The Light Gets In

I kid you not—this is a different picture from the one on the last post. And I promise I’ll try to take more interesting/less repetitive pictures than this. But if you’ll indulge me, I there’s this one more…

We live in a sweet little home built in 1927, complete with original windows that are high on charm and low on energy efficiency. Every winter, I can tell how close we are to polar-vortex-like weather by the amount of frost on our windows. So far this year, the frost is still mostly on the upstairs windows, which is good. It means it’s cold enough to make the back door creak but not cold enough to give me frostbite on a quick run to the trash bin.

If the frost reaches the downstairs windows, though, look out. It’s a whole different story!

Sitting on the corner of the bed to get ready for the day, I glanced up at just the right moment to see this, little ferns of ice swirling their way across my bedroom window. Looks cold out there, I thought as I leaned forward to put some lotion on my winter-dried legs, only to glance up again from a different angle and find the ice looked completely different, more like a filmy opaqueness of dirt and dust. Certainly nothing that glinted in the sunlight.

It amazed me how such a small change in perspective could produce such a vastly different view–sparkles from one angle, dirt from the other.

The profound nature of this was probably somewhat heightened by my January funk, but I haven’t stopped thinking about that window since then.

About ten years ago, I decided I wanted to learn photography. I read about composition and experimented with backgrounds, but eventually I realized if I wanted to up my photography skills, I needed to learn how to use the manual settings on my camera. To do that, I had to become a student of light.

I began by focusing on amount of light–was there enough light to capture a clear, focused image? If not, how could I play with the settings to capture more light? It sounded simple at the outset–Get More Light–but when I realized that there are at least three settings that control the amount of light captured in any image and that adjusting one affects the others, I started understanding more of the intricacies of images and I began to see images and settings differently.

Eventually I learned to ask myself more nuanced questions. How quickly is my subject moving? How intense is the light? Where is the light not falling? What color is the light? How does the lighting make me feel? I’m by no means an expert photographer or an authority on the manipulation of light, but photography grew my ability to see, and to understand what I see and how it makes me feel.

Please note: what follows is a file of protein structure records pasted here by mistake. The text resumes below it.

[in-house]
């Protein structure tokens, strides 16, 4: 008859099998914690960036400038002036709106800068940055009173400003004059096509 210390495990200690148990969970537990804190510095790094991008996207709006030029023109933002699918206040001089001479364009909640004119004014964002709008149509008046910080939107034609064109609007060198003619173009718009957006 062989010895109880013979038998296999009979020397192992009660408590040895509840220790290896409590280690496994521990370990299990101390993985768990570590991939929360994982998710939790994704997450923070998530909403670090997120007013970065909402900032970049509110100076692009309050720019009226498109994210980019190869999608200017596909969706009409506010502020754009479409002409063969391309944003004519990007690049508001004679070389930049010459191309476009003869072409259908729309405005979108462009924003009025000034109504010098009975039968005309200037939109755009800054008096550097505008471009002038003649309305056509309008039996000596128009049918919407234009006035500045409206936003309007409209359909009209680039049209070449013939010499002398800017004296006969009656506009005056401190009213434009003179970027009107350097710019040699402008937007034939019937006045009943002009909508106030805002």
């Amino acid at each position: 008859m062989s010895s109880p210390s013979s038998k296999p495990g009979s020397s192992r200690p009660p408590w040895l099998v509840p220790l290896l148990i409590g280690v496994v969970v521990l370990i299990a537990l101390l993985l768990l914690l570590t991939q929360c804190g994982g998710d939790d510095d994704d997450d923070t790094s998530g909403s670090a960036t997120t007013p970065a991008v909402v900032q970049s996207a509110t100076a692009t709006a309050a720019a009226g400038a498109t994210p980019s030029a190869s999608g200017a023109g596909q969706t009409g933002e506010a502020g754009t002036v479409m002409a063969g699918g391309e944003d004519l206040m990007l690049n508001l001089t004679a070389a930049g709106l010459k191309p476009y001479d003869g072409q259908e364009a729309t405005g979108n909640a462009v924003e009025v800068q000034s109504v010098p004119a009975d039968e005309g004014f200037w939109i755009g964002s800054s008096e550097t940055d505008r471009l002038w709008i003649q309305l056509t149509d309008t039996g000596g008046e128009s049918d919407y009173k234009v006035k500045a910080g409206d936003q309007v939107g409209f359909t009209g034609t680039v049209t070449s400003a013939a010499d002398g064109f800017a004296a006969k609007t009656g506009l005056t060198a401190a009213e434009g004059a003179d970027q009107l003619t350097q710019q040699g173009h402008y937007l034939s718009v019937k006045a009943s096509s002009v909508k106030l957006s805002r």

After my third miscarriage, I fell into a pit of deep grief. The sadness nearly smothered me into giving up, into giving into a lifetime of despair. It was only through the outpouring of love and care, some from near strangers, that I had enough clarity to commit to pursue joy again.

Around the same time, Elizabeth Edwards published a book–Resilience–and not much later, passed away from breast cancer. I’d been no more than mildly interested in John Edwards’ political career, but I found Elizabeth Edwards’ story intriguing–wife of a man with a failed presidential bid, diagnosed with cancer several times, and victim of a complicated and public spousal infidelity scandal. During the press coverage surrounding her book and death, someone explained her life’s anthem, which she had identified as a quote from a Leonard Cohen song:

Ring the bells that still can ring
Forget your perfect offering
There is a crack in everything
That’s how the light gets in

That’s what I want, I thought. If a dying woman can choose to live, and even to use her pain to shine brighter, surely I can find my way out of this sorrow eventually? I set it as my email signature, a daily reminder of the healing and light and beauty that is available to those who choose to continue ringing the bell.

When light encompasses us and brightens our day-to-day surroundings, it looks like…light. We get used to it. Maybe we even resent it when it illuminates our dirt or imperfections. Certainly, we notice its presence far less than its absence.

But when light passes through things–prisms, water, tunnels, cracks, even frosty windows–it looks like magic.

I think it’s that way, too, with the soul. When we live in the light, we get used to the light. But when the light shines through people–

through their kindnesses…

through their acts of service…

through their tears…

through their mistakes…

through their broken hearts…

that light makes magic.

It takes our breath away. It mesmerizes. It holds us spellbound.

This, I think, is the antidote to my wearying journey toward idealism and perfectionism. Reality, of course, is full of cracks. Trying to change that is an exercise in futility. But perhaps the path toward joy is less in fixing or preventing and more in awakening to the beauty found when the light shines through the fullness of all of our messy, frustrated, fractured selves.

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